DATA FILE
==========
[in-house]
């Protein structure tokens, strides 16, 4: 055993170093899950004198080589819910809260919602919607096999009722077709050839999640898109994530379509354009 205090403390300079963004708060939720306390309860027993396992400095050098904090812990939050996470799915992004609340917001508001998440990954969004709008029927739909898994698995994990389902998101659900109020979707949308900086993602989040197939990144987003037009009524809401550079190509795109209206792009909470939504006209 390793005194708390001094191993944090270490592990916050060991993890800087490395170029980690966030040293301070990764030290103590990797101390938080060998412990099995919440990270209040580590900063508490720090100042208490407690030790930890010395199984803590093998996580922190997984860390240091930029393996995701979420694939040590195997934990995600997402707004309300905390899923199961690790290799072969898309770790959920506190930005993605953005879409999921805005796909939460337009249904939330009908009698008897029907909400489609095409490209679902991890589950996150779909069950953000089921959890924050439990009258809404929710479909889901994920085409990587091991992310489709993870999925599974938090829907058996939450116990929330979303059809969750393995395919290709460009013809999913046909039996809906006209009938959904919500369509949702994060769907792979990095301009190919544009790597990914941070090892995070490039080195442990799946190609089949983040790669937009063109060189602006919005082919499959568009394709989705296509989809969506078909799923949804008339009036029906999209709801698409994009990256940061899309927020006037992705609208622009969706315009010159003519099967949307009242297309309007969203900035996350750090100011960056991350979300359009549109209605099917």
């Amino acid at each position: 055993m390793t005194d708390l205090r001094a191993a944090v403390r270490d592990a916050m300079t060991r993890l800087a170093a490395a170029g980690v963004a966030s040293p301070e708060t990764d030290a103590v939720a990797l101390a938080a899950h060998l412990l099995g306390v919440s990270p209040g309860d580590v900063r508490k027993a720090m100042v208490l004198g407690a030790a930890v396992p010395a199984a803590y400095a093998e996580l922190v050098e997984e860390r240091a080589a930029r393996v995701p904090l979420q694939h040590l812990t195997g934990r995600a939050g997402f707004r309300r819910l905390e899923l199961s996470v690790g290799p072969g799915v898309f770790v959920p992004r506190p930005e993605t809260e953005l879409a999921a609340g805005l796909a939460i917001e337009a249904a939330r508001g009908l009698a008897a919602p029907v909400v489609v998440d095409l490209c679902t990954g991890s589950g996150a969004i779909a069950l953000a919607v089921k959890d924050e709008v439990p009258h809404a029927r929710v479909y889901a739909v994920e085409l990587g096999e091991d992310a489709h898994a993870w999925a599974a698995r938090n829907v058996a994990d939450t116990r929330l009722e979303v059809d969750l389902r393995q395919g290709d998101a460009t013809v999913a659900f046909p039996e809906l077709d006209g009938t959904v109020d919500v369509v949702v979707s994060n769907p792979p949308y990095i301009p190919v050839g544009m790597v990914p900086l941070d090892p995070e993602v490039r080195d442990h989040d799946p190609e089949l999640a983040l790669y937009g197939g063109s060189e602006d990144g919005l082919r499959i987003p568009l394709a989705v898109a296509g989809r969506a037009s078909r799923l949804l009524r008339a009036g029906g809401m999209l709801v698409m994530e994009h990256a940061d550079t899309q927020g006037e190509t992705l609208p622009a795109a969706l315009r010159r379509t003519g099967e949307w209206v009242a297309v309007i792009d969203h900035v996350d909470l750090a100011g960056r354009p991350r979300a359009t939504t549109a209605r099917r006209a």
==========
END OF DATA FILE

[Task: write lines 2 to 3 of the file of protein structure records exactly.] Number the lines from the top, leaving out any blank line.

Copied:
């Protein structure tokens, strides 16, 4: 055993170093899950004198080589819910809260919602919607096999009722077709050839999640898109994530379509354009 205090403390300079963004708060939720306390309860027993396992400095050098904090812990939050996470799915992004609340917001508001998440990954969004709008029927739909898994698995994990389902998101659900109020979707949308900086993602989040197939990144987003037009009524809401550079190509795109209206792009909470939504006209 390793005194708390001094191993944090270490592990916050060991993890800087490395170029980690966030040293301070990764030290103590990797101390938080060998412990099995919440990270209040580590900063508490720090100042208490407690030790930890010395199984803590093998996580922190997984860390240091930029393996995701979420694939040590195997934990995600997402707004309300905390899923199961690790290799072969898309770790959920506190930005993605953005879409999921805005796909939460337009249904939330009908009698008897029907909400489609095409490209679902991890589950996150779909069950953000089921959890924050439990009258809404929710479909889901994920085409990587091991992310489709993870999925599974938090829907058996939450116990929330979303059809969750393995395919290709460009013809999913046909039996809906006209009938959904919500369509949702994060769907792979990095301009190919544009790597990914941070090892995070490039080195442990799946190609089949983040790669937009063109060189602006919005082919499959568009394709989705296509989809969506078909799923949804008339009036029906999209709801698409994009990256940061899309927020006037992705609208622009969706315009010159003519099967949307009242297309309007969203900035996350750090100011960056991350979300359009549109209605099917």
């Amino acid at each position: 055993m390793t005194d708390l205090r001094a191993a944090v403390r270490d592990a916050m300079t060991r993890l800087a170093a490395a170029g980690v963004a966030s040293p301070e708060t990764d030290a103590v939720a990797l101390a938080a899950h060998l412990l099995g306390v919440s990270p209040g309860d580590v900063r508490k027993a720090m100042v208490l004198g407690a030790a930890v396992p010395a199984a803590y400095a093998e996580l922190v050098e997984e860390r240091a080589a930029r393996v995701p904090l979420q694939h040590l812990t195997g934990r995600a939050g997402f707004r309300r819910l905390e899923l199961s996470v690790g290799p072969g799915v898309f770790v959920p992004r506190p930005e993605t809260e953005l879409a999921a609340g805005l796909a939460i917001e337009a249904a939330r508001g009908l009698a008897a919602p029907v909400v489609v998440d095409l490209c679902t990954g991890s589950g996150a969004i779909a069950l953000a919607v089921k959890d924050e709008v439990p009258h809404a029927r929710v479909y889901a739909v994920e085409l990587g096999e091991d992310a489709h898994a993870w999925a599974a698995r938090n829907v058996a994990d939450t116990r929330l009722e979303v059809d969750l389902r393995q395919g290709d998101a460009t013809v999913a659900f046909p039996e809906l077709d006209g009938t959904v109020d919500v369509v949702v979707s994060n769907p792979p949308y990095i301009p190919v050839g544009m790597v990914p900086l941070d090892p995070e993602v490039r080195d442990h989040d799946p190609e089949l999640a983040l790669y937009g197939g063109s060189e602006d990144g919005l082919r499959i987003p568009l394709a989705v898109a296509g989809r969506a037009s078909r799923l949804l009524r008339a009036g029906g809401m999209l709801v698409m994530e994009h990256a940061d550079t899309q927020g006037e190509t992705l609208p622009a795109a969706l315009r010159r379509t003519g099967e949307w209206v009242a297309v309007i792009d969203h900035v996350d909470l750090a100011g960056r354009p991350r979300a359009t939504t549109a209605r099917r006209a």